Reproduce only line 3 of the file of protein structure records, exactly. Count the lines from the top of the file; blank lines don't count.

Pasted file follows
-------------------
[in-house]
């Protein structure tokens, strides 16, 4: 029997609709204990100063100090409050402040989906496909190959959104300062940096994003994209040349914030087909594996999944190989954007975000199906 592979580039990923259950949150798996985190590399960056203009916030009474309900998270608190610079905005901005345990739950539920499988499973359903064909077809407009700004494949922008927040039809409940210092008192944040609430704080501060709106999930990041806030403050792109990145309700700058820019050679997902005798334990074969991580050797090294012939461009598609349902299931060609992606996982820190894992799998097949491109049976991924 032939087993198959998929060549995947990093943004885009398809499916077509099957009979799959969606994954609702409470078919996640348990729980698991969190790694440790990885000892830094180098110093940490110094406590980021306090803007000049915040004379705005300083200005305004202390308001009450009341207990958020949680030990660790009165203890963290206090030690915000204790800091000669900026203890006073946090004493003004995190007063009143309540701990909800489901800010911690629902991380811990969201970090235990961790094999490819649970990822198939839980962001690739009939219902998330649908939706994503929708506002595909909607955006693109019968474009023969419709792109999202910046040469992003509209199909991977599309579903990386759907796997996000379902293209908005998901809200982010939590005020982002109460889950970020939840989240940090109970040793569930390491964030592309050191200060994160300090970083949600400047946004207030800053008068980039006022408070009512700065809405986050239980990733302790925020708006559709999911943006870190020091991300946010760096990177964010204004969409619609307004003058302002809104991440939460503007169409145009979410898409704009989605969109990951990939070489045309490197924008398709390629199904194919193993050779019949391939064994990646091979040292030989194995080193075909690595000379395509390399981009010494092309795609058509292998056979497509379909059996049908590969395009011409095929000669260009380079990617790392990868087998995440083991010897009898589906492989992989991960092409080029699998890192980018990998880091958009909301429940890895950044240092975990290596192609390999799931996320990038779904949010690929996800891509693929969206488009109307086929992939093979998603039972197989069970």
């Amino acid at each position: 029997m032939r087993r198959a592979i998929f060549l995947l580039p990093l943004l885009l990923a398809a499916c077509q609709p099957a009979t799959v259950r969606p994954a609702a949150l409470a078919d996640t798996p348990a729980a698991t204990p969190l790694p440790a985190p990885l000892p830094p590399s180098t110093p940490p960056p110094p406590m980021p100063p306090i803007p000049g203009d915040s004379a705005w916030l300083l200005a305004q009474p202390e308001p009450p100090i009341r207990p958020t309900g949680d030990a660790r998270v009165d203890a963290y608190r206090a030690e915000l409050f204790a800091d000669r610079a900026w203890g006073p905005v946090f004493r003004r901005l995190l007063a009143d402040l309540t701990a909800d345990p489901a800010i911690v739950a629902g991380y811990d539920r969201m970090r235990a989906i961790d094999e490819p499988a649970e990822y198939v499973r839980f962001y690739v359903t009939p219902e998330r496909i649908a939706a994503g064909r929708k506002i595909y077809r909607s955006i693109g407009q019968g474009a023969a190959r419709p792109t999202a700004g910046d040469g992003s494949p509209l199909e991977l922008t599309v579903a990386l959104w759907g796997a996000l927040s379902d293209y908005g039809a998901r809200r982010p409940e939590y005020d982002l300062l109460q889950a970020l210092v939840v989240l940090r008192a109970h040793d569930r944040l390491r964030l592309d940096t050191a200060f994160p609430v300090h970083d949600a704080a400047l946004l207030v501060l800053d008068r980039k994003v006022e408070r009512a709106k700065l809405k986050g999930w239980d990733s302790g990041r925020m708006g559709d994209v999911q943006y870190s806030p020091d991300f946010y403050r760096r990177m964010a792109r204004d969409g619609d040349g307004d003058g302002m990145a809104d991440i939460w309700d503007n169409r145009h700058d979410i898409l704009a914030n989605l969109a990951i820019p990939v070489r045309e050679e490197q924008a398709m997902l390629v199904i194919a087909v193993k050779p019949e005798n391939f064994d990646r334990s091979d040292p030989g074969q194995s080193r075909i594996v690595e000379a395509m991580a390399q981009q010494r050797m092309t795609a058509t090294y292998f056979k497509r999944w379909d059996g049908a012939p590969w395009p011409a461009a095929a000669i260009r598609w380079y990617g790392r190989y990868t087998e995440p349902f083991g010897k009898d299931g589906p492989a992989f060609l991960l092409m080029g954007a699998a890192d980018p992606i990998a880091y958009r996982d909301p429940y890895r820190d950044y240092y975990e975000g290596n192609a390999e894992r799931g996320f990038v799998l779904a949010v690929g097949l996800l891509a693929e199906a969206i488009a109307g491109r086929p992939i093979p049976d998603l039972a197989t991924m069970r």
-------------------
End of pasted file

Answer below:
């Amino acid at each position: 029997m032939r087993r198959a592979i998929f060549l995947l580039p990093l943004l885009l990923a398809a499916c077509q609709p099957a009979t799959v259950r969606p994954a609702a949150l409470a078919d996640t798996p348990a729980a698991t204990p969190l790694p440790a985190p990885l000892p830094p590399s180098t110093p940490p960056p110094p406590m980021p100063p306090i803007p000049g203009d915040s004379a705005w916030l300083l200005a305004q009474p202390e308001p009450p100090i009341r207990p958020t309900g949680d030990a660790r998270v009165d203890a963290y608190r206090a030690e915000l409050f204790a800091d000669r610079a900026w203890g006073p905005v946090f004493r003004r901005l995190l007063a009143d402040l309540t701990a909800d345990p489901a800010i911690v739950a629902g991380y811990d539920r969201m970090r235990a989906i961790d094999e490819p499988a649970e990822y198939v499973r839980f962001y690739v359903t009939p219902e998330r496909i649908a939706a994503g064909r929708k506002i595909y077809r909607s955006i693109g407009q019968g474009a023969a190959r419709p792109t999202a700004g910046d040469g992003s494949p509209l199909e991977l922008t599309v579903a990386l959104w759907g796997a996000l927040s379902d293209y908005g039809a998901r809200r982010p409940e939590y005020d982002l300062l109460q889950a970020l210092v939840v989240l940090r008192a109970h040793d569930r944040l390491r964030l592309d940096t050191a200060f994160p609430v300090h970083d949600a704080a400047l946004l207030v501060l800053d008068r980039k994003v006022e408070r009512a709106k700065l809405k986050g999930w239980d990733s302790g990041r925020m708006g559709d994209v999911q943006y870190s806030p020091d991300f946010y403050r760096r990177m964010a792109r204004d969409g619609d040349g307004d003058g302002m990145a809104d991440i939460w309700d503007n169409r145009h700058d979410i898409l704009a914030n989605l969109a990951i820019p990939v070489r045309e050679e490197q924008a398709m997902l390629v199904i194919a087909v193993k050779p019949e005798n391939f064994d990646r334990s091979d040292p030989g074969q194995s080193r075909i594996v690595e000379a395509m991580a390399q981009q010494r050797m092309t795609a058509t090294y292998f056979k497509r999944w379909d059996g049908a012939p590969w395009p011409a461009a095929a000669i260009r598609w380079y990617g790392r190989y990868t087998e995440p349902f083991g010897k009898d299931g589906p492989a992989f060609l991960l092409m080029g954007a699998a890192d980018p992606i990998a880091y958009r996982d909301p429940y890895r820190d950044y240092y975990e975000g290596n192609a390999e894992r799931g996320f990038v799998l779904a949010v690929g097949l996800l891509a693929e199906a969206i488009a109307g491109r086929p992939i093979p049976d998603l039972a197989t991924m069970r």